The “mass adoption” of cryptocurrency and blockchain technology seems as though it may actually be underway–but it may not look like what most crypto enthusiasts and analysts may have thought that it would.
The largest cryptocurrency networks have not been adopted for use on any kind of widespread scale.
While more institutional players have entered into the market–and a few companies have started to accept crypto as payment–the world isn’t really any closer to adopting Bitcoin (or any other crypto) as its singular currency.
Indeed, the Bitcoin network has been struggling with the same scalability issues that it is had for years; while web apps for Ethereum and other blockchains are continuously being developed, the technology that powers these major networks (and their respective coins) simply hasn’t been able to match the speed and user-friendliness that Fiat-powered, centralized apps have.
However, there is one corner of the cryptosphere that has been blossoming where mainstream crypto companies have lagged behind: stablecoins. Stablecoins are cryptocurrencies that have stable valuations, usually by “pegging” coins to fiat currencies and other assets–and new ones have been appearing on the scene at an accelerating pace.
What is Causing the Stablecoin Explosion?
According to a report from crypto research firm Blockchain, there were only a handful of stablecoins on the market at the end of 2017; now, there are dozens–54, to be exact.
These 54 stablecoins now comprise 2.7 percent of the total market share of all cryptocurrencies, up from 1 percent in 2018; over $260 million in venture funding has been raised by stablecoin projects as of February of this year. Eighty-three percent of existing stablecoins are asset-backed, while the remaining 17 percent are algorithmic.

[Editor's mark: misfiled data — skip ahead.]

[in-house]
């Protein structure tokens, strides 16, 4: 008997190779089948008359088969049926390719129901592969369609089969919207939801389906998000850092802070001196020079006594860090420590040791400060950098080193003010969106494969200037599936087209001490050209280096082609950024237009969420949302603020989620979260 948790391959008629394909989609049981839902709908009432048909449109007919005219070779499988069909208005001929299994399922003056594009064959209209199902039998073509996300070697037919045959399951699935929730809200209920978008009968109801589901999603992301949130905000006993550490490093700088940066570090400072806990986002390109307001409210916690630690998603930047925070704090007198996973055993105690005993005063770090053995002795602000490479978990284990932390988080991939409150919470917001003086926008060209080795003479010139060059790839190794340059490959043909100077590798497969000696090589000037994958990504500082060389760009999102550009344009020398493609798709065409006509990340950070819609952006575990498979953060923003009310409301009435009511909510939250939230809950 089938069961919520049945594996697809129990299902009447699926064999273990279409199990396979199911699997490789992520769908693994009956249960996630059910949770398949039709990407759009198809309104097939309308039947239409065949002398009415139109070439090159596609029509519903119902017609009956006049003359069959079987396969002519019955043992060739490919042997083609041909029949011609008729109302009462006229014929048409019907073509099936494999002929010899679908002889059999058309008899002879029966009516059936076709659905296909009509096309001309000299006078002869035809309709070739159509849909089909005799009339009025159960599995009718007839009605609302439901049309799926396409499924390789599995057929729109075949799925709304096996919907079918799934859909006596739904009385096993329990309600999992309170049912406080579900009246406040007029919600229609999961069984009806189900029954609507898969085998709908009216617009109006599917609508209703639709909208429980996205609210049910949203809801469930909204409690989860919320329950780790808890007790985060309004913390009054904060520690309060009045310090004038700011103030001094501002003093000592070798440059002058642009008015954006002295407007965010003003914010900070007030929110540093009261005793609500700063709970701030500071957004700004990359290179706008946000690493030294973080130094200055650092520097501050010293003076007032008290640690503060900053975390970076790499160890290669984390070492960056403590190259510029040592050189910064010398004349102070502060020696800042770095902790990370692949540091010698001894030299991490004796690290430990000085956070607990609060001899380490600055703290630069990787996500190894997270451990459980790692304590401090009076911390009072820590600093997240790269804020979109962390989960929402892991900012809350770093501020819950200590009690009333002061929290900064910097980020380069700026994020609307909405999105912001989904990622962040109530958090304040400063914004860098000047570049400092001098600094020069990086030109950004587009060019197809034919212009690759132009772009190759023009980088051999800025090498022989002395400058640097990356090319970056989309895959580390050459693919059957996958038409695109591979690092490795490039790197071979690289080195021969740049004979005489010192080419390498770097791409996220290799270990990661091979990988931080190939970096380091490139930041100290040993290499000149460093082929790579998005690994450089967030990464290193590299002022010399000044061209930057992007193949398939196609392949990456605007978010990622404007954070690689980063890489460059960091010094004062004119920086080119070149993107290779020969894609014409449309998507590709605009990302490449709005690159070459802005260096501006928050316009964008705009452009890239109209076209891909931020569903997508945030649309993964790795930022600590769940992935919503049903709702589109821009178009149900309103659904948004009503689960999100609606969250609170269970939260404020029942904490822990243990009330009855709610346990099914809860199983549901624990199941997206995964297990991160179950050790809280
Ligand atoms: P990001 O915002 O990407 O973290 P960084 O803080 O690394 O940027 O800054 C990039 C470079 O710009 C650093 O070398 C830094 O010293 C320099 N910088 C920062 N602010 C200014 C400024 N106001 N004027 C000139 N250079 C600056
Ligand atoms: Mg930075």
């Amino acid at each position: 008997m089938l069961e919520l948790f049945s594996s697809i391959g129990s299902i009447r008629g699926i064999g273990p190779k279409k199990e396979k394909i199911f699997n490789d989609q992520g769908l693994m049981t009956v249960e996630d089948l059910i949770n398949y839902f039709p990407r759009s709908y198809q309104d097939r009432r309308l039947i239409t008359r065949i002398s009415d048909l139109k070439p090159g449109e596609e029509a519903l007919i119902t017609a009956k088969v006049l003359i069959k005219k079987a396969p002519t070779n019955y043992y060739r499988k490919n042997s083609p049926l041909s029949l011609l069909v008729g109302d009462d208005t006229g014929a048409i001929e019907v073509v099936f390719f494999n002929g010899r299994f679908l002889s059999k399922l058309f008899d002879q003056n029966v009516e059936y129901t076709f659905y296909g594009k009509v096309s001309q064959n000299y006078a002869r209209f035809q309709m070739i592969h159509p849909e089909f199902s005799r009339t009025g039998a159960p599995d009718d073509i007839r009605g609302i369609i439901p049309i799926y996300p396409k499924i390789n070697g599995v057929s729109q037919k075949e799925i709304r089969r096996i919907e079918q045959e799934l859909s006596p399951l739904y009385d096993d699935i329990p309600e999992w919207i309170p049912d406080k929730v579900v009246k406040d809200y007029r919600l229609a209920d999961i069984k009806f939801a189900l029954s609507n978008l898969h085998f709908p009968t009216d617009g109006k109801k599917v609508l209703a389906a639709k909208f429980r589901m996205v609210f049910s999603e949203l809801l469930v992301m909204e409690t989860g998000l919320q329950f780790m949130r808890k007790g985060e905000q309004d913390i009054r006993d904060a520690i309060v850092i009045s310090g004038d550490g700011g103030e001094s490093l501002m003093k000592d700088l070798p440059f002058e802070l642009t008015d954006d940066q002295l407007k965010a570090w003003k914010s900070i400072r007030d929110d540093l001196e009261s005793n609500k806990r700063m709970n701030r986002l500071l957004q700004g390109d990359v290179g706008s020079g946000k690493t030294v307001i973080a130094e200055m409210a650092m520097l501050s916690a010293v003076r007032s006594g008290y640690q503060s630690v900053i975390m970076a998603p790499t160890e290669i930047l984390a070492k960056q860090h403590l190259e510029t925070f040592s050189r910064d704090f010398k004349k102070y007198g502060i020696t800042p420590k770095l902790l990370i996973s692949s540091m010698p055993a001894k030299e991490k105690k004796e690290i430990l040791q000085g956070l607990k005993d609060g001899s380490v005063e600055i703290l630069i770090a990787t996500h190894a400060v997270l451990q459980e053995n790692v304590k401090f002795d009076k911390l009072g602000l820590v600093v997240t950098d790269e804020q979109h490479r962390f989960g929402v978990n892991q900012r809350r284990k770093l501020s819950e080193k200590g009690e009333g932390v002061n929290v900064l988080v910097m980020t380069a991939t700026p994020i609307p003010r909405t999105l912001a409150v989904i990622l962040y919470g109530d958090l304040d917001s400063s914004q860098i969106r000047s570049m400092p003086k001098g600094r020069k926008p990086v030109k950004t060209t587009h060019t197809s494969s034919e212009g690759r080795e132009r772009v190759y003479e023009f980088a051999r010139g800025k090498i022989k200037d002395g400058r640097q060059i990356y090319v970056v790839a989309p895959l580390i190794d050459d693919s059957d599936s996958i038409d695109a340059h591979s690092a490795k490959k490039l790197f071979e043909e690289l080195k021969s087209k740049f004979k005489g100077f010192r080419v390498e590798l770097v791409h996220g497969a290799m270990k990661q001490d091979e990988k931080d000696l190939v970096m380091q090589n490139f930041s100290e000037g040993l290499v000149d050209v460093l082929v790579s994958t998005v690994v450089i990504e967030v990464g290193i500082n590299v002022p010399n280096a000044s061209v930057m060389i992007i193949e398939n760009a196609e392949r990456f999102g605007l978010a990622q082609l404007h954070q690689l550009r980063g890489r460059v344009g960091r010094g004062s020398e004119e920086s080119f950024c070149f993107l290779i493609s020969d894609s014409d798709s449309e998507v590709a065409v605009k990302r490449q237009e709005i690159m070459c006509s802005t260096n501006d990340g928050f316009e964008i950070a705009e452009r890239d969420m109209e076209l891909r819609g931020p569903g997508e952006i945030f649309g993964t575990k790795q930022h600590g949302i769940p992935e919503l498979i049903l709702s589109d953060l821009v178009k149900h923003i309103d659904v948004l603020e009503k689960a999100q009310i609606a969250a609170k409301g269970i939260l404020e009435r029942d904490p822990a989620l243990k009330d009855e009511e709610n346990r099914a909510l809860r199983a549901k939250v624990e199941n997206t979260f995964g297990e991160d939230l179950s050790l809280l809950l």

As the number of stablecoins continues to rise, competition between them continues to grow fiercer. Is there room in the market for all of them–or will some of them have to go?
In-House Stablecoins Could Bring in Big Profits for Corporations
“Generally the explosion of stablecoins reflects a competitive scramble, and generally more activity in the market is a good thing,” said Stan Stalnaker, Founding Director of Hub Culture, in an email to Finance Magnates.
He added that this activity is likely to continue: “the reality is that soon most banks are likely to have a stable of stablecoins in the market as tokenization and blockchains make it possible to issue value into the market.”
Additionally, it seems that corporations and financial institutions are starting to catch onto the benefits of building their own stablecoin ecosystems. Several mainstream companies, including Nike and Facebook, have either floated the idea of launching a coin or are in the process of launching one already.
Point blank, “issuers of successful stablecoins can become wealthy,” explained Jeffrey Stollman, Principle Consultant at Rocky Mountain Technical Company, to Finance Magnates.
“Even if they back their coins 1:1 with the asset that the coin is tied to, they can receive interest on overnight loans of their collateral. The more coins that they mint, the more collateral they have to lend, and the more money they make.”
Issuing a stablecoin can be an even more profitable if it manages to become adopted as a widely-used means of exchange: “the goal is to have your stablecoin become a leading currency for commerce,” Stollman said. “Then trillions of dollars worth of the coin will be needed. It doesn’t take high-interest rates to make money on trillions of dollars of collateral.”
This may indeed be why Facebook was reportedly seeking e-commerce partners to accept its cryptocurrency, which is expected to be launched sometime this year. Stollman explained that the fact that Facebook already has so many users could lead to the widespread use of its stablecoin–but not necessarily.
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“Facebook’s stablecoin has some potential to become a dominant stablecoin if they are able to excite their huge user base into using it… But just because Facebook has a large user base does not mean that they will all begin using their stablecoin.”